Celebrating racial and ethnic diversity

 

Differences should enrich, not enrage us

By Vernon S. Broyles III | Presbyterians Today

The Lord said to Joshua, “This day I will begin to exalt you in the sight of all Israel, so that they will know that I will be with you as I was with Moses.” . . . Joshua said, “By this you shall know that among you is the living God who without fail will drive out from before you the Canaanites, Hittites, Hivites, Perizzites, Girgashites, Amorites and Jebusites.” — Joshua 3:7, 10

Stand up against racismWow! And what about the Philistines? And are there others who need to be subdued? Tongue-twisting passages like these are the bane of lay readers and a source of fascination for many who heard these wondrous lists of names read on a Sunday morning. They are, of course, a rendering of the ethnic diversity of the world the Hebrews marched into under Joshua and are a “list of enemies” who stood between the children of Israel and the Promised Land.

But the story is much longer. In the person of Jesus, it becomes a challenge to those who dare claim that they are “the chosen,” whose future is guaranteed: “Jesus went through one town and village after another, teaching as he made his way to Jerusalem. Someone asked him, ‘Lord, will only a few be saved?’ He said to them, ‘Strive to enter through the narrow door; for many, I tell you, will try to enter and will not be able. . . . There will be weeping and gnashing of teeth when you see Abraham, Isaac and Jacob and all the prophets in the kingdom of God and you yourselves thrown out. Then people will come from east and west, from north and south, and eat in the kingdom of God.’” (Luke 13:22–30).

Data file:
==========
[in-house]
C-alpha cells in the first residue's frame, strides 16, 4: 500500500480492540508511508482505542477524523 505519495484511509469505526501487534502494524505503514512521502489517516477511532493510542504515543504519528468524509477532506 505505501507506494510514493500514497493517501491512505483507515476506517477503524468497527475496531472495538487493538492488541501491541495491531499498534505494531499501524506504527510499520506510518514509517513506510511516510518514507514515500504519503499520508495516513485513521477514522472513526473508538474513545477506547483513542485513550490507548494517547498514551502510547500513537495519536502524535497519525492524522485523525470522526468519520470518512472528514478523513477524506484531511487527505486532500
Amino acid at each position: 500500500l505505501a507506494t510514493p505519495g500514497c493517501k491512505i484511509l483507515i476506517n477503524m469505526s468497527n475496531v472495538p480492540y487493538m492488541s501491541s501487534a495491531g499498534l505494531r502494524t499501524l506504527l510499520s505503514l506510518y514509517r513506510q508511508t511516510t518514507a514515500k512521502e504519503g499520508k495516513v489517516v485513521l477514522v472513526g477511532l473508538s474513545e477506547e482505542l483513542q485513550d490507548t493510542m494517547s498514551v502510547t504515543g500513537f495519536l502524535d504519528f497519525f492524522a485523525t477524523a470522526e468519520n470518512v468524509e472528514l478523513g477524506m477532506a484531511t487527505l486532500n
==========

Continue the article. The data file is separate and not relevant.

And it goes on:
We are not Canaanites, Hittites or Jebusites, but all of us humans are part of the incredible mix of races, tribes and ethnicities created by God. And the truth is that we have defaced the work done by our Creator by choosing sides based on our perceived tribal identities, ignoring the fact that few, if any of us, can claim any absolute tribal or ethnic purity.

Most of us who have dared to research our lineage through Ancestry.com or some other channel have discovered surprises. Some have even come to the point of deciding that when they check the box on forms indicating their ethnicity, they will now check “Other.”

We must approach our racial and ethnic identity with great care, remembering that we have too often used that sense of identity to lord it over others whom we deem less worthy. It is called “racism.” It was used to justify slavery in the United States, and it is still at work in every nation. Author Ta-Nehisi Coates framed the issue in the plainest of language when he wrote, “Race is the child of racism, not the father.”

Wherever racism exists, it is about power. It employs manufactured racial categories that determine who will be privileged, who will be ignored or neglected and who will be oppressed. As Christians who claim the universal love of God in Jesus Christ, let us actively claim the promises of a new heaven and new earth, in which tribal, ethnic and racial differences provide occasions for growth and enrichment, rather than instruments of conflict and oppression.

Vernon S. Broyles III is a volunteer for public witness in the PC(USA)’s Office of the General Assembly.

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